The third 21st-century device that has revolutionized the monitoring of piston engine operation and maintenance is the digital engine monitor with data download capability. The complexity of these systems can range from basic exhaust gas and cylinder head temperature monitors to systems that replace existing round engine instruments with a full screen that has multiple additional read outs for voltage, percentage of horsepower, fuel remaining and even outside air temperature.

Digital engine monitor with data download capability.

These systems allow valuable information to be downloaded and analyzed by an owner, a technician or an online company, to track engine condition trends. Science fiction has become reality. We should take advantage of these contemporary tools to ensure the safe and efficient operation of an engine all the way to TBO. (See Resources for a list of PFA supporters. —Ed.)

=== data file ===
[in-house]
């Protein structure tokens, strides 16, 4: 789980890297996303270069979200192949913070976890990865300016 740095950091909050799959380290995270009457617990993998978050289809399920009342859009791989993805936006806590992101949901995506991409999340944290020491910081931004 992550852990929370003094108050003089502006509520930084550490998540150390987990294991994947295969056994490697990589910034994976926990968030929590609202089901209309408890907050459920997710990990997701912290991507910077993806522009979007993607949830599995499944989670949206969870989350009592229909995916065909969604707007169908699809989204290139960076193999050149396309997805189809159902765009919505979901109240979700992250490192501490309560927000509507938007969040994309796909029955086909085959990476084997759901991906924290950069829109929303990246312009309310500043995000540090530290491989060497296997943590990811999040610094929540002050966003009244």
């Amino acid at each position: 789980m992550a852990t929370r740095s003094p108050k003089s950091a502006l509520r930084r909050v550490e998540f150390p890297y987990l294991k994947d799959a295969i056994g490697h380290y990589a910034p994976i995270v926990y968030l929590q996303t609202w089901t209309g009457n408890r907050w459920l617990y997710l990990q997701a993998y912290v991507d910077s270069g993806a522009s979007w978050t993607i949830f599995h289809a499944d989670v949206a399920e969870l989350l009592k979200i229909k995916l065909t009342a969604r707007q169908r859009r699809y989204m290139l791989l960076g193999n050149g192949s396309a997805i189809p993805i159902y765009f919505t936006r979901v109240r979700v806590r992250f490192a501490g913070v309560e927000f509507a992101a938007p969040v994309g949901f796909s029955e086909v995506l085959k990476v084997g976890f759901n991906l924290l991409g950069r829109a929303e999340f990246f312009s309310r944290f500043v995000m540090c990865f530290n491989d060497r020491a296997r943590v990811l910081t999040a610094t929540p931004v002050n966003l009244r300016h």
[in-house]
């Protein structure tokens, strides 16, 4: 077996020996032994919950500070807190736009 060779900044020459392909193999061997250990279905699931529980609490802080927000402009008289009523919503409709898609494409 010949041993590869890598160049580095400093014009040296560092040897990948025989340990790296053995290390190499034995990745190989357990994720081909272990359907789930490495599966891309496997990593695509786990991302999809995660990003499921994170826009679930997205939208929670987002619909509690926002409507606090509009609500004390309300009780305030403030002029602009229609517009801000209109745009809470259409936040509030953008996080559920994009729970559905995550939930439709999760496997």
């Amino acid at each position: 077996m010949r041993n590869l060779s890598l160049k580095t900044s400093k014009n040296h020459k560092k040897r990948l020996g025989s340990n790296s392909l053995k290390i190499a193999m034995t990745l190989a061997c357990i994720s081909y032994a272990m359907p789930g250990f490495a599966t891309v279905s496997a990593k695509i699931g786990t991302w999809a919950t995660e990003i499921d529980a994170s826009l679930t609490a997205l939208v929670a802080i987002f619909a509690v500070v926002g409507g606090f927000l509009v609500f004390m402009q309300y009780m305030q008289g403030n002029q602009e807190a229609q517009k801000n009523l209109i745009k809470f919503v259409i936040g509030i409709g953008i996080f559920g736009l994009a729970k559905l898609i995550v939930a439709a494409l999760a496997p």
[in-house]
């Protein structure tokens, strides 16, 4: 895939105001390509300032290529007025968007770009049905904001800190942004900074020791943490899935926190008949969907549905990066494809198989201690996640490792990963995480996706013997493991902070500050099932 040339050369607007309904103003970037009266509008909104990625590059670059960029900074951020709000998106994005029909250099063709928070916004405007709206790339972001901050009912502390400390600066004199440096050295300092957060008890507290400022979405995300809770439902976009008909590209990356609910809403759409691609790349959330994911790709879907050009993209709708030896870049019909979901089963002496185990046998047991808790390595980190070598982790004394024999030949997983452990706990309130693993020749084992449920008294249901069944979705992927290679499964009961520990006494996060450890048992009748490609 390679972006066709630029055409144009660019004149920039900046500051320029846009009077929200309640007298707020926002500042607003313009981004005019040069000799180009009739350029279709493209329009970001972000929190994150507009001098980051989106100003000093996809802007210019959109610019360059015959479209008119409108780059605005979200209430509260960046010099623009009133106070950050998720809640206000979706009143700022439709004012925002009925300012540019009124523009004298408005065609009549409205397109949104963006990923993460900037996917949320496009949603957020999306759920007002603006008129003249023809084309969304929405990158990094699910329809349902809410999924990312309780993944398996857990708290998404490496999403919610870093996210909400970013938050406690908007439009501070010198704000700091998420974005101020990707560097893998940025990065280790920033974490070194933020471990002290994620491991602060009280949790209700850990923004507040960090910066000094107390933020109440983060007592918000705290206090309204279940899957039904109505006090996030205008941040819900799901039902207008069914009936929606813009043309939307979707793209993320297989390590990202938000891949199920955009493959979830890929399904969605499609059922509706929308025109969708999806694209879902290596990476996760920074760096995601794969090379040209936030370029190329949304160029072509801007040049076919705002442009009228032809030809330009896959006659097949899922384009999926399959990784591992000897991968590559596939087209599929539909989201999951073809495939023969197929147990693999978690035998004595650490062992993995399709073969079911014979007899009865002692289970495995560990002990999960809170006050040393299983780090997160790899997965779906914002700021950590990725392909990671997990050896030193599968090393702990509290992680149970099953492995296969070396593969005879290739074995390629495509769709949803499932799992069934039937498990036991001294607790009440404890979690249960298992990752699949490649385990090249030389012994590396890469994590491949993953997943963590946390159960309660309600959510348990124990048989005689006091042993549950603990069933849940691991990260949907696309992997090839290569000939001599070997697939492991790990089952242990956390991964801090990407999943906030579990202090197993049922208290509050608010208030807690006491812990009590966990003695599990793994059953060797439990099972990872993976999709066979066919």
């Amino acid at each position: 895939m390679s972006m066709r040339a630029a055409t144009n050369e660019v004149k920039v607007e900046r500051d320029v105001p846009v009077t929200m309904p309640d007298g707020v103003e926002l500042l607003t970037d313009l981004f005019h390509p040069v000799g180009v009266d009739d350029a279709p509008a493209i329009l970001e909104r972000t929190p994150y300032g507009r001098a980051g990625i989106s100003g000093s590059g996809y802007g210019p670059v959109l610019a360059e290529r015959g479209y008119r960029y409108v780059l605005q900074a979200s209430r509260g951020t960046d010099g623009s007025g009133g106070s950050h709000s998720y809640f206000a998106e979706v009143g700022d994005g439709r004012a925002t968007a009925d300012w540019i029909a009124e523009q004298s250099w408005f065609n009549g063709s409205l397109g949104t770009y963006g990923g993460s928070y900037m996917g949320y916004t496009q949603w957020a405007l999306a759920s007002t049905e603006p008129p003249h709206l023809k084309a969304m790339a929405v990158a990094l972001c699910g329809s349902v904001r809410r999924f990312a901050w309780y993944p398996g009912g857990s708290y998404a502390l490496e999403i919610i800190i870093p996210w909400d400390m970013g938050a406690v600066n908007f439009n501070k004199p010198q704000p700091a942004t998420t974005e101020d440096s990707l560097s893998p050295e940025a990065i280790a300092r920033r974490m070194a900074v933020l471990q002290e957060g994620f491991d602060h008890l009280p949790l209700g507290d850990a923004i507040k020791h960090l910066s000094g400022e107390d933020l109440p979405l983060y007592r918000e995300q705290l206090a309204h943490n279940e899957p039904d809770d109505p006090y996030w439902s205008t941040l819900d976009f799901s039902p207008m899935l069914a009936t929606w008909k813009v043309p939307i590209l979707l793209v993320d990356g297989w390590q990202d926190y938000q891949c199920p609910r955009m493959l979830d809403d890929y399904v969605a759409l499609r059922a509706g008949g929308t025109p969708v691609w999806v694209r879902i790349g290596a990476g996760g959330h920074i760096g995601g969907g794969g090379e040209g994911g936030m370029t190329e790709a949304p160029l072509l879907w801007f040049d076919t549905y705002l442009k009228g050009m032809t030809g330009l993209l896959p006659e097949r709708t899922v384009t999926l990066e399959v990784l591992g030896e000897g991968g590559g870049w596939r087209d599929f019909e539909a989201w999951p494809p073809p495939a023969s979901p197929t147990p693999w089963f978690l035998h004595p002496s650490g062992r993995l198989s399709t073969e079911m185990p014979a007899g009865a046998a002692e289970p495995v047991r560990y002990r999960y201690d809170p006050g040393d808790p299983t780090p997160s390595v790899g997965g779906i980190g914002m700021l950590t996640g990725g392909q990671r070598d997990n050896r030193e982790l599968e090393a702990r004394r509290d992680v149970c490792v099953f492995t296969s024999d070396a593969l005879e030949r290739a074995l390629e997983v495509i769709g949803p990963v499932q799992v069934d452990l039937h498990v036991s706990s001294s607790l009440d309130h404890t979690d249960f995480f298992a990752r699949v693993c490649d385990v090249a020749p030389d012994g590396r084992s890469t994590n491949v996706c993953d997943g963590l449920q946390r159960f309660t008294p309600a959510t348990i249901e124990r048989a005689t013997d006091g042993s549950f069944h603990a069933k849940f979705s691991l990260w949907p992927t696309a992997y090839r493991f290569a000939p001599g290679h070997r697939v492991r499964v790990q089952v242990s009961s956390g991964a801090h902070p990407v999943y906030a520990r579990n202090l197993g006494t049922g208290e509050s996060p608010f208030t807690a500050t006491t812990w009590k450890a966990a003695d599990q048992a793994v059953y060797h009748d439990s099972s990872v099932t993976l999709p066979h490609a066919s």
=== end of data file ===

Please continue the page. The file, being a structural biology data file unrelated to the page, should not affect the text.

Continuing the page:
Other items to evaluate

Hoses

An annual inspection item that I believe is sometimes not carefully looked at is the age and condition of the fuel, oil and vacuum flex hoses. Many rubber flex hoses in service today have a service life of five years. Failure of an oil or fuel hose can definitely contribute to a bad day! 

I highly recommend replacement of timed-out hoses with hoses fabricated with cost-effective, safety-enhancing orange fire-resistant sleeves, which protect the hose and its often-flammable contents in the event of an electrical or engine fire. The photo shows a typical black hose with a service life of five years as well as a stainless steel fitting, fire-sleeved silicon rubber, extended service life, top-of-the-line hose.

Extended service life hose on top, typical black hose below. 

Engine accessories

Moving beyond the engine itself, it’s important to monitor the service life and condition of the engine accessories. A good pre-buy inspection should have clarified the times in service and inspection status of all the stuff that keeps the engine running.